Jussi Halla-aho directly equates human worth with success and the achievement principle11. Timo Soini, on the other hand, tries to distance himself somewhat from the number two of the party: their rhetoric refers to different directions. The True Finns’ parliamentary election programme in 2007, for example, declares that the disabled are as worthy as all other people, and thus they must be guaranteed equal opportunities. The True Finns are also against the proposal to remove disability from society by means of various prenatal screenings. However, these propositions that the True Finns oppose come from the European neo-right and right-wing populists (see e.g. Jokisalo 1995, 119). The policy line in the programme is probably an echo of the party’s internal definition of policy.
Right-wing radicalism clearly tries to appeal to both those displaced by society and the winners of the neoliberal development. Thus, on the True Finns’ lists, there are both successful hard line supporters and regular people who are worried about their future.
For populism “the people” and “the elite” are opposite poles, and for this reason it does not want to relate to either the political left or right. According to Ernesto Laclau, populism condenses obscure discontent, the experience of any injustice. Populism is more like a political emphasis that strives to appeal to “the people” and defend it against this “elite” (Laclau 2005, 4). Left populism concentrates on socio-economic questions; right-wing populism, on the other hand, focuses on ethnic and cultural questions (Arter 2010, 492).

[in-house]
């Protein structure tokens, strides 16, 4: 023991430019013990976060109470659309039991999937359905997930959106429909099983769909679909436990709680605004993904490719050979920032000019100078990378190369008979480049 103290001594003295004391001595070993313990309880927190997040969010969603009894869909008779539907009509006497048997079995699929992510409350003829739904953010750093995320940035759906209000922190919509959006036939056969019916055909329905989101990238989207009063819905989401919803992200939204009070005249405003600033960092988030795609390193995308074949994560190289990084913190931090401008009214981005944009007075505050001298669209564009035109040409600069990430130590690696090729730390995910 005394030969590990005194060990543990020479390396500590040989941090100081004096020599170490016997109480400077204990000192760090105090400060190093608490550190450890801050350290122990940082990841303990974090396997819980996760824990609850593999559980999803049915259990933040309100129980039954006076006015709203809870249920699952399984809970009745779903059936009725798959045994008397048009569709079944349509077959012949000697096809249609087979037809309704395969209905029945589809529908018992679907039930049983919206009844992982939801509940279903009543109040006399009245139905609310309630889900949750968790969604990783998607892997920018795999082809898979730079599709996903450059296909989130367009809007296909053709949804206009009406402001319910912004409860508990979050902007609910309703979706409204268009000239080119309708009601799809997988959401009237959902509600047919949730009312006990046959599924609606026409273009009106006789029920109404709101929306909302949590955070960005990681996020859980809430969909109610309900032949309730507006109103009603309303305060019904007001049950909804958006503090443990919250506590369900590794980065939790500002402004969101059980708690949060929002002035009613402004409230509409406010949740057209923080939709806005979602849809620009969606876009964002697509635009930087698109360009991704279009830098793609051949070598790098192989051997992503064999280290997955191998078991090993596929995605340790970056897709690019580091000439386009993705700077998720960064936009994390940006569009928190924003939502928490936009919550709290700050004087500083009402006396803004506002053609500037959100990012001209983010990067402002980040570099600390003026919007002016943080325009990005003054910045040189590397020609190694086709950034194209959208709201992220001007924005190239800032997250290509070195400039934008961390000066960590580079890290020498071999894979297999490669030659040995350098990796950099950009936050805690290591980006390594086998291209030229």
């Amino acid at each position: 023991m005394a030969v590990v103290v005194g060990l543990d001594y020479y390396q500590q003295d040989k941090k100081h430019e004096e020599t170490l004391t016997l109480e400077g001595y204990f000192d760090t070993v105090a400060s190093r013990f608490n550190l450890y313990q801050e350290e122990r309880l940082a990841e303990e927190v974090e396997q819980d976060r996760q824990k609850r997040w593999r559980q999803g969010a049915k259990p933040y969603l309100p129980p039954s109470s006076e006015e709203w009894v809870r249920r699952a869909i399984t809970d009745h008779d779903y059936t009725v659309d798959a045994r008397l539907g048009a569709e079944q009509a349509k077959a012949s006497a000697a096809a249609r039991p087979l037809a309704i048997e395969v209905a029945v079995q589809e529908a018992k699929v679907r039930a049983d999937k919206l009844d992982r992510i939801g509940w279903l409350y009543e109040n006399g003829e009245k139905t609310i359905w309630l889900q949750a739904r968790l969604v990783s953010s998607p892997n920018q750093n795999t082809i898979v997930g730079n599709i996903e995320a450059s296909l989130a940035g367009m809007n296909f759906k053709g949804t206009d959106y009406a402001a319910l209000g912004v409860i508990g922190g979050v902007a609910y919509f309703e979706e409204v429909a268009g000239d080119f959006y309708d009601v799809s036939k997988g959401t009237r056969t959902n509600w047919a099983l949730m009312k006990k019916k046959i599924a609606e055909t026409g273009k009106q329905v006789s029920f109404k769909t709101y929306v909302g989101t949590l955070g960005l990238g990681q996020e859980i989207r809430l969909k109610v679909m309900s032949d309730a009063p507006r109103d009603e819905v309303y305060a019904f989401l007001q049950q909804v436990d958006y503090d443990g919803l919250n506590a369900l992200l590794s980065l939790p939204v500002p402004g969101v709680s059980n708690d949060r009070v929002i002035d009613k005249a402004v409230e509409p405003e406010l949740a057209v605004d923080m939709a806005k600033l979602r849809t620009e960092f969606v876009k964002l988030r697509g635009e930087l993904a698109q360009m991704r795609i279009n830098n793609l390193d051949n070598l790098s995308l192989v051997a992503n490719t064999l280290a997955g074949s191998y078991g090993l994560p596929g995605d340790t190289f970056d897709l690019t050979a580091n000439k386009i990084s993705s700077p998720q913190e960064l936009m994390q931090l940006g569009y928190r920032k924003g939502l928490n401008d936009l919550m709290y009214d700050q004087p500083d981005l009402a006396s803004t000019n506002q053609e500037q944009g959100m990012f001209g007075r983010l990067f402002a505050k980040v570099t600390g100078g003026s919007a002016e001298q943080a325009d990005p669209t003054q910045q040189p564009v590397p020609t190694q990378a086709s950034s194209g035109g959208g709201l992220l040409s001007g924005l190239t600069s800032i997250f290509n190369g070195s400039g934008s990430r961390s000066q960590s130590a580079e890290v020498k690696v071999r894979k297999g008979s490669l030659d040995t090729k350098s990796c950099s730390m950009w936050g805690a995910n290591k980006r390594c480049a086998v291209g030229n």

In left debate, two arguments often emerge about the rise of right-wing populism, which seem almost contradictory, at least on the surface level. According to one argument, anti-immigrant right-wing populism has had success because the left, mainly the social democrats, has abandoned the working class and accepted the neoliberal consensus that favours the rich. According to the other argument, the right-wing attitudes and hard values of winners have really gained strength in society.
In his book Frp-koden Magnus Marsdal describes the success story of the Norwegian Fremskrittspartiet. The left, led by the social democrats, has been involved in increasing the income gap and dissolving the welfare state. According to Marsdal, instead of workers the left represents the winners of the education revolution of the 1960s, the current cultural elite. At best, even if it wants to identify with the working class, the left-wing elite in reality, and perhaps unintentionally, despises the working-class way of life, its flavour and family values. For a working-class person, on the other hand, it is difficult to understand, for example, the consumption criticism waged by the left (Marsdal 2007, 249). According to Marsdal (2007, 183), when the Norwegian left-wing intellectual turns his nose up at Norwegian menus and redneck discos in Torrevieja, not understanding that not all people have the capacity to speak foreign languages, travel independently and eat in a sophisticated way, his attitude is not really much better than working class homophobia or xenophobia: